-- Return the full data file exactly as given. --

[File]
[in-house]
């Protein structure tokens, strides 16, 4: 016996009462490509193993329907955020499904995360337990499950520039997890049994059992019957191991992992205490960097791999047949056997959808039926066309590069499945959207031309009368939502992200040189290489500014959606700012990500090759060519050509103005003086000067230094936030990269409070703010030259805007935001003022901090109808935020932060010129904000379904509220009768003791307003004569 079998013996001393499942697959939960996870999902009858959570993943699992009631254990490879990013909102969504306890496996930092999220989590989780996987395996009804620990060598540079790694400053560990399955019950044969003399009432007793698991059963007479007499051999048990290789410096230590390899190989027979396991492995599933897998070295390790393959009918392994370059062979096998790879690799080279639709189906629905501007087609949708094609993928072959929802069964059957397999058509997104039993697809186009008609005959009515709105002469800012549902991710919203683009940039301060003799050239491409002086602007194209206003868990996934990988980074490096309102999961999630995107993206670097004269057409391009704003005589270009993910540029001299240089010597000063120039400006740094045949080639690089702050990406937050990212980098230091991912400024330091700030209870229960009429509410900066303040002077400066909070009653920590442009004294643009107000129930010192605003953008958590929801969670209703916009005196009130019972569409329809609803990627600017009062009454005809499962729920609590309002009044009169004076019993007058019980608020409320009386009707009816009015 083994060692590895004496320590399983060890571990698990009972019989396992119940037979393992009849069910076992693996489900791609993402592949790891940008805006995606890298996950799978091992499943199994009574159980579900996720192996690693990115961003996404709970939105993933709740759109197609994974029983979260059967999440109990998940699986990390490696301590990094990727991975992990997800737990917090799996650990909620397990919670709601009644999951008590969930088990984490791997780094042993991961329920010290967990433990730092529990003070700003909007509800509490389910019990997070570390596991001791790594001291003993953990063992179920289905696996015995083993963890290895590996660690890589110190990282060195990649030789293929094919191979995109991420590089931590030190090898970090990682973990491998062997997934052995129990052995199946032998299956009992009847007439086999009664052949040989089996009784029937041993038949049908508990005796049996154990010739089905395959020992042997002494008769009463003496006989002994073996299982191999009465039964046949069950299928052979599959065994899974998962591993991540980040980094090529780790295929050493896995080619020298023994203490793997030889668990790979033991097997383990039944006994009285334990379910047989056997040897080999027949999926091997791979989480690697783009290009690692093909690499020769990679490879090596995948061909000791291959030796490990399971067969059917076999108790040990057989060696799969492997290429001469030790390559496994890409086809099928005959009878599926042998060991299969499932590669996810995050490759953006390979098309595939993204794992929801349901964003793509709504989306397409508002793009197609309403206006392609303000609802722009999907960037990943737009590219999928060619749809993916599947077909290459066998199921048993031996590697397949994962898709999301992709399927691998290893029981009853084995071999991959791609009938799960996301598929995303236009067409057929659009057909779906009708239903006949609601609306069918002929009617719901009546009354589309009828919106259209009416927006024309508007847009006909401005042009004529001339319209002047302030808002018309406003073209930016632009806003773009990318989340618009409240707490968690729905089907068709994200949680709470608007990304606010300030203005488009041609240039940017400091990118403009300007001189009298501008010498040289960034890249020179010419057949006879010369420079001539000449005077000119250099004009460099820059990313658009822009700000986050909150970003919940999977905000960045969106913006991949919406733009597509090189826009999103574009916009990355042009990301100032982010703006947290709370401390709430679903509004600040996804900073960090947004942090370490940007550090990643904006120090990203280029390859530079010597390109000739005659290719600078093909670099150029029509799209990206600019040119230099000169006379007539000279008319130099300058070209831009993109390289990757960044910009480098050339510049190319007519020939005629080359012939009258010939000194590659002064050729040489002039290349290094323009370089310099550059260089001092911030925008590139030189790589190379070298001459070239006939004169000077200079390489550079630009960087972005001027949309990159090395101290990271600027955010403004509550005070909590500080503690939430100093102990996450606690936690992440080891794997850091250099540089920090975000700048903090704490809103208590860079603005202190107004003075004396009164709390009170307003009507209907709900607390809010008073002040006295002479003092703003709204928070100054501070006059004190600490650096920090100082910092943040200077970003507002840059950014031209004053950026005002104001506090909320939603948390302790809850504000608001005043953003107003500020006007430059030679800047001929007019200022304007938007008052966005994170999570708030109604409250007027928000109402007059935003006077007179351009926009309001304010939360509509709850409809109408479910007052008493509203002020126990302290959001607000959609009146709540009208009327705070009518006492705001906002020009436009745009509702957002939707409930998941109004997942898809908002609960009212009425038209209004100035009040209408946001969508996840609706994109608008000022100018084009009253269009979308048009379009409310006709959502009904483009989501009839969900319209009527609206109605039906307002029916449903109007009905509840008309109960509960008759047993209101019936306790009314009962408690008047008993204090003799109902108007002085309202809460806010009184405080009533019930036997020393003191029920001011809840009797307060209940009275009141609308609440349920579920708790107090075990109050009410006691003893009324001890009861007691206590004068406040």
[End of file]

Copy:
[in-house]
């Protein structure tokens, strides 16, 4: 016996009462490509193993329907955020499904995360337990499950520039997890049994059992019957191991992992205490960097791999047949056997959808039926066309590069499945959207031309009368939502992200040189290489500014959606700012990500090759060519050509103005003086000067230094936030990269409070703010030259805007935001003022901090109808935020932060010129904000379904509220009768003791307003004569 079998013996001393499942697959939960996870999902009858959570993943699992009631254990490879990013909102969504306890496996930092999220989590989780996987395996009804620990060598540079790694400053560990399955019950044969003399009432007793698991059963007479007499051999048990290789410096230590390899190989027979396991492995599933897998070295390790393959009918392994370059062979096998790879690799080279639709189906629905501007087609949708094609993928072959929802069964059957397999058509997104039993697809186009008609005959009515709105002469800012549902991710919203683009940039301060003799050239491409002086602007194209206003868990996934990988980074490096309102999961999630995107993206670097004269057409391009704003005589270009993910540029001299240089010597000063120039400006740094045949080639690089702050990406937050990212980098230091991912400024330091700030209870229960009429509410900066303040002077400066909070009653920590442009004294643009107000129930010192605003953008958590929801969670209703916009005196009130019972569409329809609803990627600017009062009454005809499962729920609590309002009044009169004076019993007058019980608020409320009386009707009816009015 083994060692590895004496320590399983060890571990698990009972019989396992119940037979393992009849069910076992693996489900791609993402592949790891940008805006995606890298996950799978091992499943199994009574159980579900996720192996690693990115961003996404709970939105993933709740759109197609994974029983979260059967999440109990998940699986990390490696301590990094990727991975992990997800737990917090799996650990909620397990919670709601009644999951008590969930088990984490791997780094042993991961329920010290967990433990730092529990003070700003909007509800509490389910019990997070570390596991001791790594001291003993953990063992179920289905696996015995083993963890290895590996660690890589110190990282060195990649030789293929094919191979995109991420590089931590030190090898970090990682973990491998062997997934052995129990052995199946032998299956009992009847007439086999009664052949040989089996009784029937041993038949049908508990005796049996154990010739089905395959020992042997002494008769009463003496006989002994073996299982191999009465039964046949069950299928052979599959065994899974998962591993991540980040980094090529780790295929050493896995080619020298023994203490793997030889668990790979033991097997383990039944006994009285334990379910047989056997040897080999027949999926091997791979989480690697783009290009690692093909690499020769990679490879090596995948061909000791291959030796490990399971067969059917076999108790040990057989060696799969492997290429001469030790390559496994890409086809099928005959009878599926042998060991299969499932590669996810995050490759953006390979098309595939993204794992929801349901964003793509709504989306397409508002793009197609309403206006392609303000609802722009999907960037990943737009590219999928060619749809993916599947077909290459066998199921048993031996590697397949994962898709999301992709399927691998290893029981009853084995071999991959791609009938799960996301598929995303236009067409057929659009057909779906009708239903006949609601609306069918002929009617719901009546009354589309009828919106259209009416927006024309508007847009006909401005042009004529001339319209002047302030808002018309406003073209930016632009806003773009990318989340618009409240707490968690729905089907068709994200949680709470608007990304606010300030203005488009041609240039940017400091990118403009300007001189009298501008010498040289960034890249020179010419057949006879010369420079001539000449005077000119250099004009460099820059990313658009822009700000986050909150970003919940999977905000960045969106913006991949919406733009597509090189826009999103574009916009990355042009990301100032982010703006947290709370401390709430679903509004600040996804900073960090947004942090370490940007550090990643904006120090990203280029390859530079010597390109000739005659290719600078093909670099150029029509799209990206600019040119230099000169006379007539000279008319130099300058070209831009993109390289990757960044910009480098050339510049190319007519020939005629080359012939009258010939000194590659002064050729040489002039290349290094323009370089310099550059260089001092911030925008590139030189790589190379070298001459070239006939004169000077200079390489550079630009960087972005001027949309990159090395101290990271600027955010403004509550005070909590500080503690939430100093102990996450606690936690992440080891794997850091250099540089920090975000700048903090704490809103208590860079603005202190107004003075004396009164709390009170307003009507209907709900607390809010008073002040006295002479003092703003709204928070100054501070006059004190600490650096920090100082910092943040200077970003507002840059950014031209004053950026005002104001506090909320939603948390302790809850504000608001005043953003107003500020006007430059030679800047001929007019200022304007938007008052966005994170999570708030109604409250007027928000109402007059935003006077007179351009926009309001304010939360509509709850409809109408479910007052008493509203002020126990302290959001607000959609009146709540009208009327705070009518006492705001906002020009436009745009509702957002939707409930998941109004997942898809908002609960009212009425038209209004100035009040209408946001969508996840609706994109608008000022100018084009009253269009979308048009379009409310006709959502009904483009989501009839969900319209009527609206109605039906307002029916449903109007009905509840008309109960509960008759047993209101019936306790009314009962408690008047008993204090003799109902108007002085309202809460806010009184405080009533019930036997020393003191029920001011809840009797307060209940009275009141609308609440349920579920708790107090075990109050009410006691003893009324001890009861007691206590004068406040």